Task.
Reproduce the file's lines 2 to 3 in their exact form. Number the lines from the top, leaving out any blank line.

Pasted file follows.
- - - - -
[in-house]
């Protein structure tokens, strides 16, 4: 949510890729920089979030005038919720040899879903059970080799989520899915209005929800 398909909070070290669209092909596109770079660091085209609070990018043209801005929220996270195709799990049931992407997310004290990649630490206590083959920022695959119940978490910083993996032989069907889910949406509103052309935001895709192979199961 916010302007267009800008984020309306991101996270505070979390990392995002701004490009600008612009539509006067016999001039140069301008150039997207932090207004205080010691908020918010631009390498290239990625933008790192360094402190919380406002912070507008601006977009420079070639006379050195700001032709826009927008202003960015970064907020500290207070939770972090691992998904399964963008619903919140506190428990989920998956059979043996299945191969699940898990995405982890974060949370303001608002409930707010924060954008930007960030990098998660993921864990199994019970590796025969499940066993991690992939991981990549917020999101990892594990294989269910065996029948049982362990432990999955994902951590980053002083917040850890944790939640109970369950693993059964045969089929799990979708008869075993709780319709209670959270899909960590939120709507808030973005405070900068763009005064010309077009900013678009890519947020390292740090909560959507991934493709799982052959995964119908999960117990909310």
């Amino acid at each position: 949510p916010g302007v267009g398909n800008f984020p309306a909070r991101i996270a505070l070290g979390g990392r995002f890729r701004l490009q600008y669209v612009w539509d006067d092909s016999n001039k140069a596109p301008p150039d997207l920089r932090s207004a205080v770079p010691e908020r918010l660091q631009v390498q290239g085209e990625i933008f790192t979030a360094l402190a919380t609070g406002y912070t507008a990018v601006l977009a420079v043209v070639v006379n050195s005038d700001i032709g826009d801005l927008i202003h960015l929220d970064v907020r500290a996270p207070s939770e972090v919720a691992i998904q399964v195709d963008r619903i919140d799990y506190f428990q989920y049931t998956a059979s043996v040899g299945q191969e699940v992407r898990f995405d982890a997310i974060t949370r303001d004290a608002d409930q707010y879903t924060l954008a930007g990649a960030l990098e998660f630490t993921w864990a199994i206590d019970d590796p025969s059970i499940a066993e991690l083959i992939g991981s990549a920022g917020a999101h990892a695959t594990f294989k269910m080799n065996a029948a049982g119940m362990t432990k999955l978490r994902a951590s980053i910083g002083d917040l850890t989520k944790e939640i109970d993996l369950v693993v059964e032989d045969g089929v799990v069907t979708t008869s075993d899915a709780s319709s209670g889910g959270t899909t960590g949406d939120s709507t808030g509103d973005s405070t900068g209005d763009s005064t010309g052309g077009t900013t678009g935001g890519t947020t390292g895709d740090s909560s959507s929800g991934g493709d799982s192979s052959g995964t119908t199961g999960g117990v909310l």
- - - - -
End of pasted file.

């Protein structure tokens, strides 16, 4: 949510890729920089979030005038919720040899879903059970080799989520899915209005929800 398909909070070290669209092909596109770079660091085209609070990018043209801005929220996270195709799990049931992407997310004290990649630490206590083959920022695959119940978490910083993996032989069907889910949406509103052309935001895709192979199961 916010302007267009800008984020309306991101996270505070979390990392995002701004490009600008612009539509006067016999001039140069301008150039997207932090207004205080010691908020918010631009390498290239990625933008790192360094402190919380406002912070507008601006977009420079070639006379050195700001032709826009927008202003960015970064907020500290207070939770972090691992998904399964963008619903919140506190428990989920998956059979043996299945191969699940898990995405982890974060949370303001608002409930707010924060954008930007960030990098998660993921864990199994019970590796025969499940066993991690992939991981990549917020999101990892594990294989269910065996029948049982362990432990999955994902951590980053002083917040850890944790939640109970369950693993059964045969089929799990979708008869075993709780319709209670959270899909960590939120709507808030973005405070900068763009005064010309077009900013678009890519947020390292740090909560959507991934493709799982052959995964119908999960117990909310």
């Amino acid at each position: 949510p916010g302007v267009g398909n800008f984020p309306a909070r991101i996270a505070l070290g979390g990392r995002f890729r701004l490009q600008y669209v612009w539509d006067d092909s016999n001039k140069a596109p301008p150039d997207l920089r932090s207004a205080v770079p010691e908020r918010l660091q631009v390498q290239g085209e990625i933008f790192t979030a360094l402190a919380t609070g406002y912070t507008a990018v601006l977009a420079v043209v070639v006379n050195s005038d700001i032709g826009d801005l927008i202003h960015l929220d970064v907020r500290a996270p207070s939770e972090v919720a691992i998904q399964v195709d963008r619903i919140d799990y506190f428990q989920y049931t998956a059979s043996v040899g299945q191969e699940v992407r898990f995405d982890a997310i974060t949370r303001d004290a608002d409930q707010y879903t924060l954008a930007g990649a960030l990098e998660f630490t993921w864990a199994i206590d019970d590796p025969s059970i499940a066993e991690l083959i992939g991981s990549a920022g917020a999101h990892a695959t594990f294989k269910m080799n065996a029948a049982g119940m362990t432990k999955l978490r994902a951590s980053i910083g002083d917040l850890t989520k944790e939640i109970d993996l369950v693993v059964e032989d045969g089929v799990v069907t979708t008869s075993d899915a709780s319709s209670g889910g959270t899909t960590g949406d939120s709507t808030g509103d973005s405070t900068g209005d763009s005064t010309g052309g077009t900013t678009g935001g890519t947020t390292g895709d740090s909560s959507s929800g991934g493709d799982s192979s052959g995964t119908t199961g999960g117990v909310l």